The Ultimate Charcuterie Board: 10 Types of Meat & Cheese You Must Add!
If you're looking for the perfect party appetizer, look no further than the charcuterie board. This popular dish is a great way to show off your culinary skills and impress your guests. But what meats should you include on your charcuterie board? We've put together a list of 10 must-try types of meat for your next board. From classic ham to bacon-wrapped chicken, there's something for everyone!
What are Charcuterie Boards?
Charcuterie boards are a selection of cured meats, cheeses, and other accompaniments, typically served as an appetizer or snack. The meats can range from prosciutto to salami to chorizo, while the cheeses can include varieties such as brie and goat cheese. Accompaniments often include olives, pickles, mustard, jam, nuts, and bread or crackers.
Charcuterie boards can be customized to suit individual tastes and dietary restrictions. Vegetarian options such as marinated artichokes or roasted peppers can be substituted for meat, while gluten-free crackers can be used for those with gluten sensitivities.
Five Different Types of Meats for Charcuterie Board
- Prosciutto: This salty, smooth meat is created by curing a pig's whole hind leg. Prosciutto is whole-muscle salumi that is served in paper-thin slices. Serve with fresh mozzarella or burrata, as well as a firm cheese like Parmesan. Or simply wrapped over fresh fruit slices like a melon.
- Rillettes: Rillettes are created from slow-cooked meat (such as pig or duck) shredded and combined with fat released during the cooking process and served cold, similar to pâté. It's just a shredded and cold confit. Rillettes smeared over toasted bread with cornichons for an acidity contrast and fresh herbs garnished.
- Mortadella: Unlike many other sausages, Mortadella is made from cooked, cured pig emulsified into a purée and blended with cubes of fat, peppercorns, pistachios, and other spices. On a charcuterie board or focaccia bread, it's presented sliced incredibly thin and folded into quarters.
- Spanish Chorizo: This seasoned pig hard salami differs from soft Mexican pork chorizo. The paprika gives it a vivid red hue, and it can be served thick or thinly sliced, combined with strong Spanish cheeses like Manchego or soft goat cheese.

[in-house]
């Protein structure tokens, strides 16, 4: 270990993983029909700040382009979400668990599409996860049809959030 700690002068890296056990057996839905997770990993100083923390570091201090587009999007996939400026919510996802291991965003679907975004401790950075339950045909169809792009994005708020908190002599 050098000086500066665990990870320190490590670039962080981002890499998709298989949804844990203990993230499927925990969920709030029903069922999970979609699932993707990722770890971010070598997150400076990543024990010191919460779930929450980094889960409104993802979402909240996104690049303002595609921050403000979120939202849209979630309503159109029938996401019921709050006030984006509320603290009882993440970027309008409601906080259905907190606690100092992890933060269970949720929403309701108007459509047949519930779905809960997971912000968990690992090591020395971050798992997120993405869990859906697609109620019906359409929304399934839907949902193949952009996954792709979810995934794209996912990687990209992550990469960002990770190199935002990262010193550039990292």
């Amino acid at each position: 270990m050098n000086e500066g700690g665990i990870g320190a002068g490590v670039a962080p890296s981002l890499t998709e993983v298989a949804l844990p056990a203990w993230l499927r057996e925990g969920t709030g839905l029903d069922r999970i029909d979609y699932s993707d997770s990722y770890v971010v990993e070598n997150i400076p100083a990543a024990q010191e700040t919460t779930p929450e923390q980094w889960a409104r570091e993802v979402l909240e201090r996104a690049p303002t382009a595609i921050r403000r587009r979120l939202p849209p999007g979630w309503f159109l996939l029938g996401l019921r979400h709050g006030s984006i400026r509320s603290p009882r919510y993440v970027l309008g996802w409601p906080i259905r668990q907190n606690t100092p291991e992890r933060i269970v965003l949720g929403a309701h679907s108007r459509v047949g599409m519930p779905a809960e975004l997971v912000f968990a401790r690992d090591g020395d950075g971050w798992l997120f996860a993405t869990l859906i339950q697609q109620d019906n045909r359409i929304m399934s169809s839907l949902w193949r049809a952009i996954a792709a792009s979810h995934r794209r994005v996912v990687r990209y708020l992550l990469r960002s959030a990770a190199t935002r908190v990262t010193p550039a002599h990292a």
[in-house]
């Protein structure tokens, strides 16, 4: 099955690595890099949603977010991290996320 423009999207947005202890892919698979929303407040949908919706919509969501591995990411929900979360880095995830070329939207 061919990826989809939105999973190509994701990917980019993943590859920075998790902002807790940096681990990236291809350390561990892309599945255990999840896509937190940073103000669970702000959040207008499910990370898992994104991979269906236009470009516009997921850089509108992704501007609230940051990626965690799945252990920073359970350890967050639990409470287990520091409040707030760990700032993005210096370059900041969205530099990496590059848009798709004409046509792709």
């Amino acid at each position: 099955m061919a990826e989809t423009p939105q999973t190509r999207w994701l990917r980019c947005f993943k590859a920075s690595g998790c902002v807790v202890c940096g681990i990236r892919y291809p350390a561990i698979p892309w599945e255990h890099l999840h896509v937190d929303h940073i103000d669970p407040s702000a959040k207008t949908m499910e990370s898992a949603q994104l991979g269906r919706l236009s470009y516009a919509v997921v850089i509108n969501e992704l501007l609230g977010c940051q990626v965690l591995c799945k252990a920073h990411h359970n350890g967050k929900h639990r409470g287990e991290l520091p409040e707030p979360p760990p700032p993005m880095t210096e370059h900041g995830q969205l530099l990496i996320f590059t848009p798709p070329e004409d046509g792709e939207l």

- Jamón ibérico: The careful care of the animals and their food on farms made this premium ham expensive because not as much can be produced. Look for hand-sliced jambon - professional carvers slice it so that the fat is uniformly spread throughout the whole piece of Jamón ibérico ham.
Five Different Types of Cheese for the Charcuterie Board
- Triple Cream Brie Cheese: Serve with sliced baguette and simple crackers to complement the mild creamy flavor of triple cream brie. It also goes well with fruits like sliced apples, grapes, and berries. A delicious red wine like Pinot Noir or a dry white Sauvignon Blanc is the ideal accompaniment to your gathering, as are stout lager, fruity pilsner, or small-batch bourbon.
- Cheddar Cheese: Its flavor ranges from sweet and creamy to harsh and biting. The stronger the flavor, in general, the longer the cheddar has matured, and it works wonderfully well with sliced apples and pears, as well as fresh strawberries. You can go nuts with the sliced salami and pepperoni here. With a powerful Pinot Noir or Cabernet Sauvignon, pair an excellent sharp cheddar.
- Goat Cheese: It's a soft, spreadable cheese with no rind that's commonly log-shaped. It goes nicely with half-fresh figs, vibrant berries, sliced pears, salami, sliced bread with olives, crackers with fig or dried cranberries, whole walnuts, bell peppers, honey, and tomato jam. Pair a sharp goat cheese with a Sauvignon Blanc, Chardonnay, Zinfandel, Pinot Noir, or Malbec.
- Gouda Cheese: This Dutch cheese is delicious with fresh grapes, sliced apples and pears, and dried Turkish apricots. Serve a young, light gouda cheese with a Pinot Grigio or Riesling, and an aged gouda with a richly flavored Merlot, Cabernet Sauvignon, or Chardonnay. With some excellent quality gouda, a dark rum drink or single malt scotch is never a bad drink to have handy.
- Manchego Cheese: Serve with sweet or savory Spanish crackers, thinly sliced serrano ham, olives, Marcona almonds, walnuts, and sweet spreads such as honey, quince jam, and marmalade. The Spanish sherry complements the manchego cheese well. It goes well with a juicy red Cabernet Sauvignon or Pinot Noir.
Overall, there are many delicious options for creating a charcuterie board. Experiment with different types of meats, aged cheeses, and accompaniments to find the perfect combination for your taste buds. And don't forget to pair it with some tasty drinks! Happy snacking!